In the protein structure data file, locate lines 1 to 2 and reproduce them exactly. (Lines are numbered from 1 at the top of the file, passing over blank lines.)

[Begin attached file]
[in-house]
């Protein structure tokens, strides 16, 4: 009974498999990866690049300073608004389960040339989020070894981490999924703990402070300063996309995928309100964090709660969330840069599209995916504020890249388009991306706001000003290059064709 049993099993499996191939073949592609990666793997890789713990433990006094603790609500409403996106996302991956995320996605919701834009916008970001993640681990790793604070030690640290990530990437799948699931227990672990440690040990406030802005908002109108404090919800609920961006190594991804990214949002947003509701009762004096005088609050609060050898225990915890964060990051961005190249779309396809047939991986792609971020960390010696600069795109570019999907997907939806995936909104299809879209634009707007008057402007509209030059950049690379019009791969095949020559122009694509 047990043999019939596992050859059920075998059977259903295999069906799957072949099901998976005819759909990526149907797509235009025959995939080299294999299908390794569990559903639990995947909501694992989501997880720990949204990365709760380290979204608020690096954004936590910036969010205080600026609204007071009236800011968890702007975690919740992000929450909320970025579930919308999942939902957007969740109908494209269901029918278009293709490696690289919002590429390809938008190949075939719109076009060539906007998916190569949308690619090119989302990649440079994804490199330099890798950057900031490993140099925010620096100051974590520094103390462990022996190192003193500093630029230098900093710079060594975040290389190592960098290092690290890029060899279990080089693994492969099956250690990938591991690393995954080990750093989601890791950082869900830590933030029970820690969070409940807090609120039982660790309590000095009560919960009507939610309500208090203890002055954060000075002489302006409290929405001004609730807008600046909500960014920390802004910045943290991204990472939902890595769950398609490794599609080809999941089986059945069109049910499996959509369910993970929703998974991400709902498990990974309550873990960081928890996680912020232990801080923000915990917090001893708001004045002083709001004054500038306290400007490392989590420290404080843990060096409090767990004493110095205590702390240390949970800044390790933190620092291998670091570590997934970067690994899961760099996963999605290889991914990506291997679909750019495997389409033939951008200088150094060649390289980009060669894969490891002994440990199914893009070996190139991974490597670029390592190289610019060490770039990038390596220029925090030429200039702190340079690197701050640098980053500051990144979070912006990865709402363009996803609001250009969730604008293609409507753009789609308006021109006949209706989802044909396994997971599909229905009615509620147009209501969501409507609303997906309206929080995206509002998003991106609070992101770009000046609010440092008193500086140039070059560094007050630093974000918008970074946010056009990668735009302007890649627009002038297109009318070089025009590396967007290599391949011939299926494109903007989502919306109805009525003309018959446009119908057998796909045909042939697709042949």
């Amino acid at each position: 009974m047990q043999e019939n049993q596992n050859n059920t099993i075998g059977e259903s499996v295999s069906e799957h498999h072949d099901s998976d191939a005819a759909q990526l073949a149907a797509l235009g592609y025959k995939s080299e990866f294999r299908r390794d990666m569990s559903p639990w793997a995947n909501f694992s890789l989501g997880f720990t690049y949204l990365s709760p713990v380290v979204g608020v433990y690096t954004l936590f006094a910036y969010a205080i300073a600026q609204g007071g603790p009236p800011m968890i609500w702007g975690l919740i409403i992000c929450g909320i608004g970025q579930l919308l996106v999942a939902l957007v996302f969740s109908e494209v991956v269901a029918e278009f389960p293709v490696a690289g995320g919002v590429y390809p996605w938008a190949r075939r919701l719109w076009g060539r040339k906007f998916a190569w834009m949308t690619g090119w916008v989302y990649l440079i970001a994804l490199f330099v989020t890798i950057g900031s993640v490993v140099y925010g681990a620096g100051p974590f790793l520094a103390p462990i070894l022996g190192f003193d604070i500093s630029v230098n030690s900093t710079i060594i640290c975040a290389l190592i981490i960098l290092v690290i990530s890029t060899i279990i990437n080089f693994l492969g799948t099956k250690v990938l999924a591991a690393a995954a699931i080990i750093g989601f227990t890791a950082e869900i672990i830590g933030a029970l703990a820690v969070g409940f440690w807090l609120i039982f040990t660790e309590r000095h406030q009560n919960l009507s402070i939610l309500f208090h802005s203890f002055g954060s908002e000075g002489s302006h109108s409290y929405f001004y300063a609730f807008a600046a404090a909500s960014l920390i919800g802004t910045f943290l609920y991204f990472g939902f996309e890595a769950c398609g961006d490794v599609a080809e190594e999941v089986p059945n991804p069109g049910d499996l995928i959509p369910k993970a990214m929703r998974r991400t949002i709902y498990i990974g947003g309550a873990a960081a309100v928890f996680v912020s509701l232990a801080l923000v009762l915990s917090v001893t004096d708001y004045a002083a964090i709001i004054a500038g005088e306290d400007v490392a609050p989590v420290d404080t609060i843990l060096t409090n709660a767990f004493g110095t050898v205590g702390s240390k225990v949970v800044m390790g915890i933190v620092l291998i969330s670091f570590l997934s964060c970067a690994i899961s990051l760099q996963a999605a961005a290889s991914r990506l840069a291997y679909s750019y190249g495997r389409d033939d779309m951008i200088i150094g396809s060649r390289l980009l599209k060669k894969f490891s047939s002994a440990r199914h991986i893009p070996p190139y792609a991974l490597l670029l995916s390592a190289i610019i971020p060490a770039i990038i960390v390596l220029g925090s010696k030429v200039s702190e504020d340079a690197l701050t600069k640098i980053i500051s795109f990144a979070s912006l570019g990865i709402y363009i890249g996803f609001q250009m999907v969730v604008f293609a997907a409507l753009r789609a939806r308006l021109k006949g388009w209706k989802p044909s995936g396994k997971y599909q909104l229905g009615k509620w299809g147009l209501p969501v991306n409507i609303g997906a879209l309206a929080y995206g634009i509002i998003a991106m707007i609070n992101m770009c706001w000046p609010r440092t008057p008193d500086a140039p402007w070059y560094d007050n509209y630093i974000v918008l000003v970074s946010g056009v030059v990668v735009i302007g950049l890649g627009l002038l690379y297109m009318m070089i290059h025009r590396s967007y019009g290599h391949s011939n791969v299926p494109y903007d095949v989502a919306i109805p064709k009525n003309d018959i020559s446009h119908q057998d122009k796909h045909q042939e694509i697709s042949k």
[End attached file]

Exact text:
[in-house]
């Protein structure tokens, strides 16, 4: 009974498999990866690049300073608004389960040339989020070894981490999924703990402070300063996309995928309100964090709660969330840069599209995916504020890249388009991306706001000003290059064709 049993099993499996191939073949592609990666793997890789713990433990006094603790609500409403996106996302991956995320996605919701834009916008970001993640681990790793604070030690640290990530990437799948699931227990672990440690040990406030802005908002109108404090919800609920961006190594991804990214949002947003509701009762004096005088609050609060050898225990915890964060990051961005190249779309396809047939991986792609971020960390010696600069795109570019999907997907939806995936909104299809879209634009707007008057402007509209030059950049690379019009791969095949020559122009694509 047990043999019939596992050859059920075998059977259903295999069906799957072949099901998976005819759909990526149907797509235009025959995939080299294999299908390794569990559903639990995947909501694992989501997880720990949204990365709760380290979204608020690096954004936590910036969010205080600026609204007071009236800011968890702007975690919740992000929450909320970025579930919308999942939902957007969740109908494209269901029918278009293709490696690289919002590429390809938008190949075939719109076009060539906007998916190569949308690619090119989302990649440079994804490199330099890798950057900031490993140099925010620096100051974590520094103390462990022996190192003193500093630029230098900093710079060594975040290389190592960098290092690290890029060899279990080089693994492969099956250690990938591991690393995954080990750093989601890791950082869900830590933030029970820690969070409940807090609120039982660790309590000095009560919960009507939610309500208090203890002055954060000075002489302006409290929405001004609730807008600046909500960014920390802004910045943290991204990472939902890595769950398609490794599609080809999941089986059945069109049910499996959509369910993970929703998974991400709902498990990974309550873990960081928890996680912020232990801080923000915990917090001893708001004045002083709001004054500038306290400007490392989590420290404080843990060096409090767990004493110095205590702390240390949970800044390790933190620092291998670091570590997934970067690994899961760099996963999605290889991914990506291997679909750019495997389409033939951008200088150094060649390289980009060669894969490891002994440990199914893009070996190139991974490597670029390592190289610019060490770039990038390596220029925090030429200039702190340079690197701050640098980053500051990144979070912006990865709402363009996803609001250009969730604008293609409507753009789609308006021109006949209706989802044909396994997971599909229905009615509620147009209501969501409507609303997906309206929080995206509002998003991106609070992101770009000046609010440092008193500086140039070059560094007050630093974000918008970074946010056009990668735009302007890649627009002038297109009318070089025009590396967007290599391949011939299926494109903007989502919306109805009525003309018959446009119908057998796909045909042939697709042949």